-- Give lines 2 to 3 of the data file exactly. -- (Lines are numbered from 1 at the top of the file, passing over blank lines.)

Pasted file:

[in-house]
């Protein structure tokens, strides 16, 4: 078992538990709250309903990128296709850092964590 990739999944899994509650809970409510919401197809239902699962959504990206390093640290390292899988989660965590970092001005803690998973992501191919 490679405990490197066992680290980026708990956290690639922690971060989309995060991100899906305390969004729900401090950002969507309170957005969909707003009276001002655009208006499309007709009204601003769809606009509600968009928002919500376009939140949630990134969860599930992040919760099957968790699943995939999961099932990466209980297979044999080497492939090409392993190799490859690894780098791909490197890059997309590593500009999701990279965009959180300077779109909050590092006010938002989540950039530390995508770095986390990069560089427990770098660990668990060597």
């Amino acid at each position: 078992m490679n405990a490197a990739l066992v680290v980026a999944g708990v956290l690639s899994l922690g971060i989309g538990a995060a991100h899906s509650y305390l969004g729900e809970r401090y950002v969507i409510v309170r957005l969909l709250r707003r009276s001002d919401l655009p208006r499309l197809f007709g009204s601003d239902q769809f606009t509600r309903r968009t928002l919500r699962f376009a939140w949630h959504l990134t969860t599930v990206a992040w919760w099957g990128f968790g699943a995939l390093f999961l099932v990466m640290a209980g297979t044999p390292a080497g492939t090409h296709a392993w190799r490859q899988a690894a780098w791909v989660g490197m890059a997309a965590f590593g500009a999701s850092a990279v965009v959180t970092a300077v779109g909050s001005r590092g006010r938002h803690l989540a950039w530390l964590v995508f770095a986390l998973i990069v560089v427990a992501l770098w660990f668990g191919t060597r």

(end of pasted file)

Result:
């Protein structure tokens, strides 16, 4: 078992538990709250309903990128296709850092964590 990739999944899994509650809970409510919401197809239902699962959504990206390093640290390292899988989660965590970092001005803690998973992501191919 490679405990490197066992680290980026708990956290690639922690971060989309995060991100899906305390969004729900401090950002969507309170957005969909707003009276001002655009208006499309007709009204601003769809606009509600968009928002919500376009939140949630990134969860599930992040919760099957968790699943995939999961099932990466209980297979044999080497492939090409392993190799490859690894780098791909490197890059997309590593500009999701990279965009959180300077779109909050590092006010938002989540950039530390995508770095986390990069560089427990770098660990668990060597």
């Amino acid at each position: 078992m490679n405990a490197a990739l066992v680290v980026a999944g708990v956290l690639s899994l922690g971060i989309g538990a995060a991100h899906s509650y305390l969004g729900e809970r401090y950002v969507i409510v309170r957005l969909l709250r707003r009276s001002d919401l655009p208006r499309l197809f007709g009204s601003d239902q769809f606009t509600r309903r968009t928002l919500r699962f376009a939140w949630h959504l990134t969860t599930v990206a992040w919760w099957g990128f968790g699943a995939l390093f999961l099932v990466m640290a209980g297979t044999p390292a080497g492939t090409h296709a392993w190799r490859q899988a690894a780098w791909v989660g490197m890059a997309a965590f590593g500009a999701s850092a990279v965009v959180t970092a300077v779109g909050s001005r590092g006010r938002h803690l989540a950039w530390l964590v995508f770095a986390l998973i990069v560089v427990a992501l770098w660990f668990g191919t060597r």